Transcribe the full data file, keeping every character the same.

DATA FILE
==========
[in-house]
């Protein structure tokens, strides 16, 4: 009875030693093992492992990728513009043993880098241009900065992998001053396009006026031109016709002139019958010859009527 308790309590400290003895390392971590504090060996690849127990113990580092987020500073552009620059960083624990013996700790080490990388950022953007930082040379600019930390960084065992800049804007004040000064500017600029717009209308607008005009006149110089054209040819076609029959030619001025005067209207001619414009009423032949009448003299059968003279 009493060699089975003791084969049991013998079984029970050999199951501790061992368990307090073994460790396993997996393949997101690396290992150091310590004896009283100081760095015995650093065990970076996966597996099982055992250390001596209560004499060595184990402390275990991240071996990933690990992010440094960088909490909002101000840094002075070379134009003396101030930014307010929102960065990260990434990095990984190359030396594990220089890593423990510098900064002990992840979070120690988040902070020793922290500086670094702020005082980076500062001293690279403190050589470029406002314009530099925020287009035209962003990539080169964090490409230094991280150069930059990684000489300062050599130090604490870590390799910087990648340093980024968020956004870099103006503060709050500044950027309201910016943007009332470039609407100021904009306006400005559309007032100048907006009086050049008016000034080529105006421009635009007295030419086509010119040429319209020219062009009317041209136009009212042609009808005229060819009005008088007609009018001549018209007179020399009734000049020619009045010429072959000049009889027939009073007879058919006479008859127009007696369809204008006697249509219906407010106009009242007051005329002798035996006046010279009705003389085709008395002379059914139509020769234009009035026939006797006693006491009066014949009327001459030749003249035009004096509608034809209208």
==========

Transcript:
[in-house]
């Protein structure tokens, strides 16, 4: 009875030693093992492992990728513009043993880098241009900065992998001053396009006026031109016709002139019958010859009527 308790309590400290003895390392971590504090060996690849127990113990580092987020500073552009620059960083624990013996700790080490990388950022953007930082040379600019930390960084065992800049804007004040000064500017600029717009209308607008005009006149110089054209040819076609029959030619001025005067209207001619414009009423032949009448003299059968003279 009493060699089975003791084969049991013998079984029970050999199951501790061992368990307090073994460790396993997996393949997101690396290992150091310590004896009283100081760095015995650093065990970076996966597996099982055992250390001596209560004499060595184990402390275990991240071996990933690990992010440094960088909490909002101000840094002075070379134009003396101030930014307010929102960065990260990434990095990984190359030396594990220089890593423990510098900064002990992840979070120690988040902070020793922290500086670094702020005082980076500062001293690279403190050589470029406002314009530099925020287009035209962003990539080169964090490409230094991280150069930059990684000489300062050599130090604490870590390799910087990648340093980024968020956004870099103006503060709050500044950027309201910016943007009332470039609407100021904009306006400005559309007032100048907006009086050049008016000034080529105006421009635009007295030419086509010119040429319209020219062009009317041209136009009212042609009808005229060819009005008088007609009018001549018209007179020399009734000049020619009045010429072959000049009889027939009073007879058919006479008859127009007696369809204008006697249509219906407010106009009242007051005329002798035996006046010279009705003389085709008395002379059914139509020769234009009035026939006797006693006491009066014949009327001459030749003249035009004096509608034809209208």